140 F.Supp. 117 (S.D.N.Y. 1956), United States v. Green
|Citation:||140 F.Supp. 117|
|Party Name:||UNITED STATES of America, Petitioner, v. Gilbert GREEN, Respondent.|
|Case Date:||April 16, 1956|
|Court:||United States District Courts, 2nd Circuit, Southern District of New York|
Paul W. Williams, U.S. Atty., for the S.D. of New York, New York City, for petitioner. Thomas A. Bolan, Asst. U.S. Atty., New York City, of counsel.
John J. Abt, New York City, for respondent.
DAWSON, District Judge.
This proceeding was brought on by an order to show cause duly served upon the respondent directing him to show cause why he should not be adjudged and held in criminal contempt of this Court by reason of the fact that he knowingly and deliberately disobeyed and resisted a lawful order and command of this Court directing him to appear before it on July 2, 1951 and July 3, 1951 for surrender in execution of the judgment and sentence imposed under indictment C 128-87.
Respondent was convicted in this Court, after a long trial before Judge Medina, of conspiring to teach and advocate the overthrow of the government by force and violence, 18 U.S.C.A. § 2385, and pending appeal from his conviction, was ordered released on bail. The conviction was sustained by the Court of Appeals, 2 Cir., 183 F.2d 201, and on June 4, 1951, the Supreme Court affirmed his conviction. Dennis v. United States, 341 U.S. 494, 71 S.Ct. 857, 95 L.Ed. 1137. A proposed order on mandate requiring his appearance for surrender to the United States Marshal on July 2, 1951 was served upon his counsel on June 28, 1951. Respondent did not appear on July 2, 1951, and attempts thereafter to execute a bench warrant at his stated address failed.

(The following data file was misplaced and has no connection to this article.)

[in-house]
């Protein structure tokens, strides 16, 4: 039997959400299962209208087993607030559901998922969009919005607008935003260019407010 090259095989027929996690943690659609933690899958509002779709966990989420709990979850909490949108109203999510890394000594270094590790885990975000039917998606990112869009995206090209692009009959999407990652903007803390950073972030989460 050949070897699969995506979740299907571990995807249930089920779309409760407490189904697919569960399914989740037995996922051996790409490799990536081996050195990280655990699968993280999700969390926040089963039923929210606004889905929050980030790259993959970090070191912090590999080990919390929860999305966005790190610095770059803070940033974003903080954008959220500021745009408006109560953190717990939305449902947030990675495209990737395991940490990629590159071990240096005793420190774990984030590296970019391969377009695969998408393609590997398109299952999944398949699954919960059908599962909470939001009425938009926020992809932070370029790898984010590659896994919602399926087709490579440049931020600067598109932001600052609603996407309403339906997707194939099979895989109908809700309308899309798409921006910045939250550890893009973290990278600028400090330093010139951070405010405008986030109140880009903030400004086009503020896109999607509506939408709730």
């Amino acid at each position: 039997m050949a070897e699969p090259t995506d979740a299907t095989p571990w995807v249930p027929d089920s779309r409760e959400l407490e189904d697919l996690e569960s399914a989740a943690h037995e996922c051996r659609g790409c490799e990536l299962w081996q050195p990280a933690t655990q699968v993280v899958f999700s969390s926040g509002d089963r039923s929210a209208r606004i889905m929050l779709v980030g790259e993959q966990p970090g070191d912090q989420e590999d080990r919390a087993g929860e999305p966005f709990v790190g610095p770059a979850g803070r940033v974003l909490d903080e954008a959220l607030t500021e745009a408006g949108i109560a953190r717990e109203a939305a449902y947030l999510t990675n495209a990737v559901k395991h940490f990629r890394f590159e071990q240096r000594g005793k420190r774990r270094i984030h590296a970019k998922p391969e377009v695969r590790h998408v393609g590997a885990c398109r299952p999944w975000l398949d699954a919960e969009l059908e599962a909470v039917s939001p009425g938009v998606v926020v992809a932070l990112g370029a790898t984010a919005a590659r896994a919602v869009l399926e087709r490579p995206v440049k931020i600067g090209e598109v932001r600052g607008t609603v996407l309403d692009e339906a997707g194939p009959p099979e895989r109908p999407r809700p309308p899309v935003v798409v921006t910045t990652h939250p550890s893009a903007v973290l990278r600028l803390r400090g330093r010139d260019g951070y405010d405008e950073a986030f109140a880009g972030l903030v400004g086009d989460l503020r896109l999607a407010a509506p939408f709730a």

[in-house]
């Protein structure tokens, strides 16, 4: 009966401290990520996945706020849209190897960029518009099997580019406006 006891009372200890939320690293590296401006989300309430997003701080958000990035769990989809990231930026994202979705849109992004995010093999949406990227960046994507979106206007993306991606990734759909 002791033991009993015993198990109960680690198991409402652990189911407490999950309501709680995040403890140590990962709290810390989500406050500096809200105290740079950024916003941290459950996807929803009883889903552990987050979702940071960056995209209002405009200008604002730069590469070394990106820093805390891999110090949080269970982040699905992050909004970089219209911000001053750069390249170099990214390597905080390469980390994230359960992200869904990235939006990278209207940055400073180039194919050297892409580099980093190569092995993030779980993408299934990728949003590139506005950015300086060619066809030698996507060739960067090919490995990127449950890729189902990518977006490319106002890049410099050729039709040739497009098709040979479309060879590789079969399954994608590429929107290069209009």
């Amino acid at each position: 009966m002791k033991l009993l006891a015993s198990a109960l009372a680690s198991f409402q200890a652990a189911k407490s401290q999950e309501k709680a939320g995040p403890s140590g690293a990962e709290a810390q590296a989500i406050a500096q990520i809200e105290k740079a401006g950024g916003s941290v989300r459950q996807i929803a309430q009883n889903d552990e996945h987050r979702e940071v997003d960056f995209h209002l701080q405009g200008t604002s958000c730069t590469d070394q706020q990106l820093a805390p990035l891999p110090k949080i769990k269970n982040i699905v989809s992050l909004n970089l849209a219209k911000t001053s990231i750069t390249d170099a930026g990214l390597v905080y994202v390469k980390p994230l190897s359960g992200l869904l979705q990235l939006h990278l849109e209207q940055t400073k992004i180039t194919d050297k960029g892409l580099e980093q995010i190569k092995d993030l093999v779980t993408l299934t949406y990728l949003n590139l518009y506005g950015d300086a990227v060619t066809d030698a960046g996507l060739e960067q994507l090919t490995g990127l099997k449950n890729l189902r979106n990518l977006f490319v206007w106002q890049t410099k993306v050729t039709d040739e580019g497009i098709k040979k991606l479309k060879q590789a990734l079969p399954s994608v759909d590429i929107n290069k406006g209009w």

Respondent was arraigned and pleaded not guilty to the charge of contempt, and the issues were tried by the Court without a jury pursuant to Federal Rules of Criminal Procedure, Rule 42, 18 U.S.C.A.
The evidence showed that the order of Judge Ryan of July 2, 1951 required the respondent to surrender personally to the United States Marshal for the Southern District of New York. There is no doubt that respondent did not surrender for over four years, or not until February 27, 1956 when he surrendered himself for commitment at the United States Courthouse in New York, N.Y.
The evidence was sufficient to establish, beyond a reasonable doubt, that the respondent knowingly disobeyed the order of Judge Ryan. The evidence showed that Mr. Sacher, an attorney in the case, personally advised the respondent on June 29th that he had to be in Court on July 2, 1951. There was other evidence that thereafter, but before July 2, respondent left his New York City address and was not seen there again. There was further evidence that several days before respondent surrendered, he issued a written statement to the press admittedly signed by him which conclusively established that he had remained in hiding in order to avoid serving the sentence to which he had been committed. Furthermore, on the day on which he surrendered, respondent made statements to the reporters who were present on the Courthouse steps which also conclusively established that he had knowingly and willfully absented himself so as to avoid serving a sentence which...
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